Fall Update 2020: Tired, itchy, and snuggling up with animals.

Howdy Tag-Along Farmers.

Whew.

This summer for us has been intense. The heavy work of sweaty summer mixed with building up infrastructure and slip sliding up learning curves along with young kids and covid and social unrest and everyday life has made us physically and mentally exhausted. Good exhausted mostly. But here we are. Take the temperature of basically any of your local farmers right now. We are all wrung slap out.

But the wind is changing. Thank goodness for quarterly seasons to break up the work in this part of the world. We are still knee deep in work but we can see the break coming. The piercing cry of the hawk is being replaced by the cackling chatting of the crow.

Broilers

Here at the farm we have three butchering weekends left for the year.

Our initial planning for broilers this year was quite small at 300 birds. Intense interest within our community, boosted no doubt from meat shortages in the spring, tripled that number rather quickly.

A huge set back with the meat birds this year has been the overworked postal service. Every small broiler producer in the country has had to contend with it. We order our broiler chicks from various hatcheries, who send them freshly hatched out, in a box, through the mail. A baby chick will naturally have enough energy reserves to last a couple of days (waiting for mama to finish hatching out eggs) which gives just enough time to ship them around the country.

Well, our most appreciated and overworked postal system has struggled to keep up with increased demand, both from all mailing nationally and from hatchery orders specifically. With covid came a huge spike of backyard and small scale increased orders. Not only is everyone in the country sending more things in the mail, but hatcheries are too.

So, as you may expect, the shipments are not going as speedily or as gently as they usually do. This means that instances of severe shipping stress and flat out mortality has been very high. Our first batch of birds for the year, which arrived precisely on my bday, was a big box of  dead baby chicks. Only 20% of our orders have arrived 100% alive and happy all year. And the shipping stress has lifelong health effects. Just as in humans, a trauma endured early in life sets the birds up for increased disease, decreased mobility and rate of growth, and high early mortality. Heart disease takes many of the stressed individuals, usually 1-2 weeks before they’re targeted to be slaughtered.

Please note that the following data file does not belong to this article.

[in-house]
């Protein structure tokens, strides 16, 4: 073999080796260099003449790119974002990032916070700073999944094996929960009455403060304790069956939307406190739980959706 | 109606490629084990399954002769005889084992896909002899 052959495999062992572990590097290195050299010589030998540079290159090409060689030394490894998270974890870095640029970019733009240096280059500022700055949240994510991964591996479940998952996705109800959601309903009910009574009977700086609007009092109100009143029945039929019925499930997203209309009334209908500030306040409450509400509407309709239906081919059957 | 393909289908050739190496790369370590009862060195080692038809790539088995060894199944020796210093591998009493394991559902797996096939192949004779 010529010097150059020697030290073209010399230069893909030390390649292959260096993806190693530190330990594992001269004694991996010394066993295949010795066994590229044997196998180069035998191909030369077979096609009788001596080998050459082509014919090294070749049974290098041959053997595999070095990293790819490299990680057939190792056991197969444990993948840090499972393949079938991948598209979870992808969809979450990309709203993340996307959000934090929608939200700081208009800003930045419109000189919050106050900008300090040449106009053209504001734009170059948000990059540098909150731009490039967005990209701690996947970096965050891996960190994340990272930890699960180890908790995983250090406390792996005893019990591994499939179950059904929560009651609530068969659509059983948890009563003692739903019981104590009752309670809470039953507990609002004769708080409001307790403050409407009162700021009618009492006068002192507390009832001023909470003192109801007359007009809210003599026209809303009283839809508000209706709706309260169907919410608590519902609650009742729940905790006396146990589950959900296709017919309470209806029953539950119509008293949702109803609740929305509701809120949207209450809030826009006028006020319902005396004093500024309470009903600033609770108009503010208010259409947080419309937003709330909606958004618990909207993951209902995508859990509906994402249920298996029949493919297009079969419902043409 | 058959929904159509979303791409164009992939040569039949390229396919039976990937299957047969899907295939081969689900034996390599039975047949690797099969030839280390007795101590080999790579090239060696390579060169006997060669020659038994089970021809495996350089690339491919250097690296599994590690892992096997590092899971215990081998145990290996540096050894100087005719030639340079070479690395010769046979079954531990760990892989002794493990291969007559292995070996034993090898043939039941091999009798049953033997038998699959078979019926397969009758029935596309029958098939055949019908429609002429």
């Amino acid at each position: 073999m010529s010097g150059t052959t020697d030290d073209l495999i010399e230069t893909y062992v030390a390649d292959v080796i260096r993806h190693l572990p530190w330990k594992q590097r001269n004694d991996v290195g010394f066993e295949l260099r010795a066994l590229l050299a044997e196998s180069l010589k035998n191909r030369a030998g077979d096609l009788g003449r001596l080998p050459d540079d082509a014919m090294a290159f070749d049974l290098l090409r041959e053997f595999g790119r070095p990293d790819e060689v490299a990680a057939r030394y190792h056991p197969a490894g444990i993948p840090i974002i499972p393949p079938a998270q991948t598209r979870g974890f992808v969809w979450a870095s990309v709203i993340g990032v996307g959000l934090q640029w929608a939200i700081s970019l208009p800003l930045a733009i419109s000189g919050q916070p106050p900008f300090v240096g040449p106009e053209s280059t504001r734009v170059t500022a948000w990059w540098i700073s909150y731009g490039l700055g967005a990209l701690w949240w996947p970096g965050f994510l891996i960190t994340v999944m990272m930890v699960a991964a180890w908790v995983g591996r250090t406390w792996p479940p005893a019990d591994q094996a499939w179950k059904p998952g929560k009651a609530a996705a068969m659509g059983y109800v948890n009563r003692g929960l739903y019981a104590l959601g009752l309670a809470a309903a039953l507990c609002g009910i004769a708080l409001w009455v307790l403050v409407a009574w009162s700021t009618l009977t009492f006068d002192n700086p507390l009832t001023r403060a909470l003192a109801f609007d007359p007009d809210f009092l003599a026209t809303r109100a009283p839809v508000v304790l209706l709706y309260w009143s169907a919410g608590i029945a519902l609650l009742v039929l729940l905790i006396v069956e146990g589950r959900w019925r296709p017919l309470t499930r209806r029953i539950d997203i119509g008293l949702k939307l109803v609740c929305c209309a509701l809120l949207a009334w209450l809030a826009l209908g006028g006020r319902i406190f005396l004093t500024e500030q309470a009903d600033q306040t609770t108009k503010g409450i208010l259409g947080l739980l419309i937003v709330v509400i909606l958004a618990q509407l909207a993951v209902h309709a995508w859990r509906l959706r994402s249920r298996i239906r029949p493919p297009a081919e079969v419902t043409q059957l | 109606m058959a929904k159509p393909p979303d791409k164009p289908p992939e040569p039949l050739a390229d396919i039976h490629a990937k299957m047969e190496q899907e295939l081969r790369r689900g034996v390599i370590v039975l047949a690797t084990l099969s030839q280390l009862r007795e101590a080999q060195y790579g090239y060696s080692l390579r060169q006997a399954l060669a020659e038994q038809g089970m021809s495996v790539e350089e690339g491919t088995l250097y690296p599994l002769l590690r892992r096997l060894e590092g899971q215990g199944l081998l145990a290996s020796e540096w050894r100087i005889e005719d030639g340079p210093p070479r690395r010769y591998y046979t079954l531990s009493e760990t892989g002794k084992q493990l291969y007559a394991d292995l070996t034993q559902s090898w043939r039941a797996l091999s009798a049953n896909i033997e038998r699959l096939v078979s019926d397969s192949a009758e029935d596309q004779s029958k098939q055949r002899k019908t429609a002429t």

The good news is, we’ve received our last batch of baby broilers for the year. There was a 20% DOA rate, but what we’ve got is here and this is it. If we can tend them properly for the next 8-9 weeks, we’ll end our broiler season for the year having successfully raised far more birds than we had originally planned.

On that note: the biggest hurdle for our increased scale growing broilers is the need for butchering help. So far it has basically just been us two slaughtering, butchering, and packing all these birds, along with someone to watch the kids. We need some serious processing help if we’re going to maintain this scale into another year. If you know anyone who is interested in helping out, one day (probably a Saturday) a month, please please please have them call me. We love volunteers but we pay our dedicated serious help either in cash or chicken.

Other Notes – Other than the juicy delicious meat birds…..

We have a GORGEOUS new ram and 15 new ewes. Get ready for winter lambies.

Moose the dog, with all the boys (rams and buck), standing next to our new breeding ram.

Ducks and Drinking Don’t Mix.

Pro Farming Tip: Don’t pour yourself a bourbon and start daydreaming about having more duck eggs. Next day you’ll realize you’ve ordered a whole nother flock. Whether you’ve got the housing for it or not.

Breeding chickens is for the birds.

I am a terrible incubator.
Broody mamas don’t lay eggs.
Egg customers really like eggs.
We really need more coop space.
Volunteers needed to help convert old tobacco barn into winter egg laying house.
No. Seriously. You like to eat our eggs? You better get over here and help.

Whining and Sun Tears

If I have to build one more broiler mobile coop this year I might cry.

If I have to pull one more broiler coop up a hill through tall grass in blazing sweat dripping heat I might die. Or just seriously tone some leg muscles. Whatever.
    Side note: my 4 yr old son calls my sweat “sun tears”. I love him.

Blackberry brambles are so bad and so soo good.

They are in every field and in every fence row. They’re cutting up our poor animals who happen to walk through them. But then they make the best waffle topping, so………

Poison Ivy

If you’ve seen me at all this year, you’ve seen me scratching my forearms. We grow lots of wild things around here and poison ivy is one of them. I am meticulous about watching out for it because I’m so sensitive to it. But I just can’t help loving on the goats and the dogs. And that has been enough to keep me covered it in all year. It’s true, we could spray some herbicide. Or we could get more goats. I bet you can guess which path we’re on.

And, Hawks Bane, the Heart Slayer

Chore time + puppy training = Bane does the driving.

Alright. That’s it for now. Yall take care. And come help me when you get bored.

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